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Inflammatory myofibroblastic tumor of the temporal bone presenting with pulsatile tinnitus: a case report

  • Xiaoli Zhou1,
  • Tingting Liu1,
  • Zhibin Chen1,
  • Zhihong Zhang2 and
  • Guangqian Xing1Email author
Journal of Medical Case Reports20137:157

https://doi.org/10.1186/1752-1947-7-157

Received: 26 December 2012

Accepted: 15 May 2013

Published: 20 June 2013

Abstract

Introduction

Inflammatory myofibroblastic tumor of the temporal bone is an unusual but distinct disease entity. The most common presenting symptoms are otalgia, otorrhea, hearing loss, facial palsy, and vertigo. We describe here what we believe to be the first reported case of a patient presenting with persistent pulsatile tinnitus. The clinical features, radiological and histopathologic findings, and treatment outcomes of the patient are presented.

Case presentation

A 59-year-old woman of Chinese Han origin presented with complaints of left-sided pulsatile tinnitus and progressive hearing loss for several years. Clinical evaluations revealed a reddish mass behind the intact tympanic membrane, and a moderately severe conductive hearing loss in the left ear. The computed tomographic imaging of the temporal bone demonstrated a slightly ill-defined left middle ear soft tissue mass involving the posterior portion of the mesotympanum and epitympanum, and the mastoid antrum. The patient underwent surgical excision of the lesion which subsequently resolved her symptoms. Postoperative pathology was consistent with an inflammatory myofibroblastic tumor.

Conclusions

An inflammatory myofibroblastic tumor of the temporal bone can present clinically with pulsatile tinnitus and masquerade as venous hum or vascular tumors of the middle ear; therefore, it should be included in the differential diagnosis of pulsatile tinnitus.

Keywords

Inflammatory Myofibroblastic Tumor Middle Ear Pulsatile Tinnitus Temporal Bone

Introduction

Inflammatory myofibroblastic tumors (IMFT), also known as inflammatory pseudotumors, include a diverse group of lesions characterized by inflammatory cell infiltration and variable fibrotic responses [1]. It is an unusual histologically benign yet clinically invasive mass lesion of unknown etiology that most frequently involves the lung, but it has been described in almost any location, in both genders, at all ages [2, 3]. IMFT of the head and neck are uncommon, accounting for fewer than 5% of all extrapulmonary cases. In the head and neck, the most common location is the orbit, followed by the meninges, paranasal sinuses, infratemporal fossa, and soft tissues. The temporal bone, skull base, and facial nerve are very rarely involved [3, 4]. A recent review of the literature by Ajibade et al. identified only 35 such cases [4]. However, IMFT of the temporal bone appears to have a more aggressive and unpredictable course than those in other body sites. IMFT occurring in the middle ear and mastoid may erode into the surrounding dura, sigmoid sinus, tentorium, and even brain parenchyma [3, 58]. Intratemporal extensions to the otic capsule, facial nerve, petrous apex, and internal auditory canal are also common [3, 810]. This makes the clinical manifestations of this rare disease entity more variable, and the diagnosis and the treatment more challenging than IMFT of the lung.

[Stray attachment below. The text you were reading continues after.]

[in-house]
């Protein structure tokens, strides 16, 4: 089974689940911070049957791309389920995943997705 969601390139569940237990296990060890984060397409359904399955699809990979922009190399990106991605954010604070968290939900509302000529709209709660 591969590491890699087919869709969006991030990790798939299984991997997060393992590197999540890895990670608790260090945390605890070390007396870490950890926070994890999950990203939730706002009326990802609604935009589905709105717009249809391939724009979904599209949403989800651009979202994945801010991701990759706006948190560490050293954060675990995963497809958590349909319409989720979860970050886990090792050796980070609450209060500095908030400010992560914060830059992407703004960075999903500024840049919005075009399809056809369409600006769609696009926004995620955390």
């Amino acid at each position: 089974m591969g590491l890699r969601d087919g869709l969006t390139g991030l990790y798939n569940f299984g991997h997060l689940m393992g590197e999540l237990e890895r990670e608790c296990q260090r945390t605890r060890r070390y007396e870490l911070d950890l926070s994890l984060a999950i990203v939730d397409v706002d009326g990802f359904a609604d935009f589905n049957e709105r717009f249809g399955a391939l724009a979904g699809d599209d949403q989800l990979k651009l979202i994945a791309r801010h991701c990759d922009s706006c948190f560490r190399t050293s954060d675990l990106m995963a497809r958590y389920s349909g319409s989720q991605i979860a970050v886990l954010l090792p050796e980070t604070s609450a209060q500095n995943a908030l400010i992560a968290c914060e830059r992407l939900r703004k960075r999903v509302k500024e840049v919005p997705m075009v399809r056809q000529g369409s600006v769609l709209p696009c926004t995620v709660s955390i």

In this article we describe what we believe is the first reported case with an IMFT in a 59-year-old woman presenting with persistent pulsatile tinnitus. The clinical features, radiological and histopathologic findings, and treatment outcomes are presented.

Case presentation

A 59-year-old woman of Chinese Han origin presented with a complaint of a left pulsatile tinnitus. She had been extremely depressed for 10 years because this tinnitus was constant and prevented her from sleeping. She had visited the otological clinics at different hospitals several times. At each presentation, the tympanic membrane was carefully examined otoscopically and was found to be normal. A computed tomographic (CT) scan of the temporal bone was also performed 9 years prior to her presentation to our hospital with a negative finding. With the initial diagnosis of venous hum, she received no effective treatment.

The patient was referred to us for further evaluation on January 17, 2007, due to the unbearable left tinnitus and a new awareness that her hearing had gradually deteriorated for 2 years. Her medical history was otherwise unremarkable except for hypertension, which was under treatment. On examination, the pulsatile tinnitus could be completely suppressed by digital pressure over the ipsilateral internal jugular vein or when the patient was asked to turn her head towards the side of tinnitus. Cranial, carotid and chest auscultation were negative. Other examinations including carotid ultrasonography, electrocardiography, thyroid function tests, and chest X-ray were normal. Careful otoscopic examination revealed a vague and reddish mass behind the superior-posterior portion of the intact left tympanic membrane. A pure tone audiogram showed a moderately severe conductive hearing loss in the left ear, especially at lower frequencies; middle ear impedance testing ascertained a flat tympanogram of the same ear. High resolution CT scans of the temporal bone showed a slightly ill-defined left middle ear soft tissue mass involving the posterior mesotympanum and epitympanum, and the mastoid antrum with erosive changes of the facial fallopian canal (Figure 1). The margin between the lesion and incus was vague. There was no erosion of the lateral semicircular canal.
Figure 1

Axial computed tomography of the temporal bone shows a slightly ill-defined left middle ear soft tissue mass involving (A) the posterior mesotympanum (white arrow) , and (B) the posterior epitympanum and mastoid antrum with erosion of the facial fallopian canal around the second genu (black arrow).